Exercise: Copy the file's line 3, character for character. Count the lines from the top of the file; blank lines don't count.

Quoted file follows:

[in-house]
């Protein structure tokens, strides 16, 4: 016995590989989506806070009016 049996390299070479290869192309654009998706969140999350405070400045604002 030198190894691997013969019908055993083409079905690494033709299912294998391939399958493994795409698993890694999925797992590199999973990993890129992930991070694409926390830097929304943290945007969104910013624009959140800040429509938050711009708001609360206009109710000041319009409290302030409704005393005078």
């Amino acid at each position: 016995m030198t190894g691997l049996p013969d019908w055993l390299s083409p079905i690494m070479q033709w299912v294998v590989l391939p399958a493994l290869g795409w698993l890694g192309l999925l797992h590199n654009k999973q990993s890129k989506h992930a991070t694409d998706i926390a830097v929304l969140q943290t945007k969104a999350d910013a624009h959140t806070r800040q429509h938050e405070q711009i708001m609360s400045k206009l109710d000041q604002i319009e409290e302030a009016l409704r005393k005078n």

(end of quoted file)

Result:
């Amino acid at each position: 016995m030198t190894g691997l049996p013969d019908w055993l390299s083409p079905i690494m070479q033709w299912v294998v590989l391939p399958a493994l290869g795409w698993l890694g192309l999925l797992h590199n654009k999973q990993s890129k989506h992930a991070t694409d998706i926390a830097v929304l969140q943290t945007k969104a999350d910013a624009h959140t806070r800040q429509h938050e405070q711009i708001m609360s400045k206009l109710d000041q604002i319009e409290e302030a009016l409704r005393k005078n």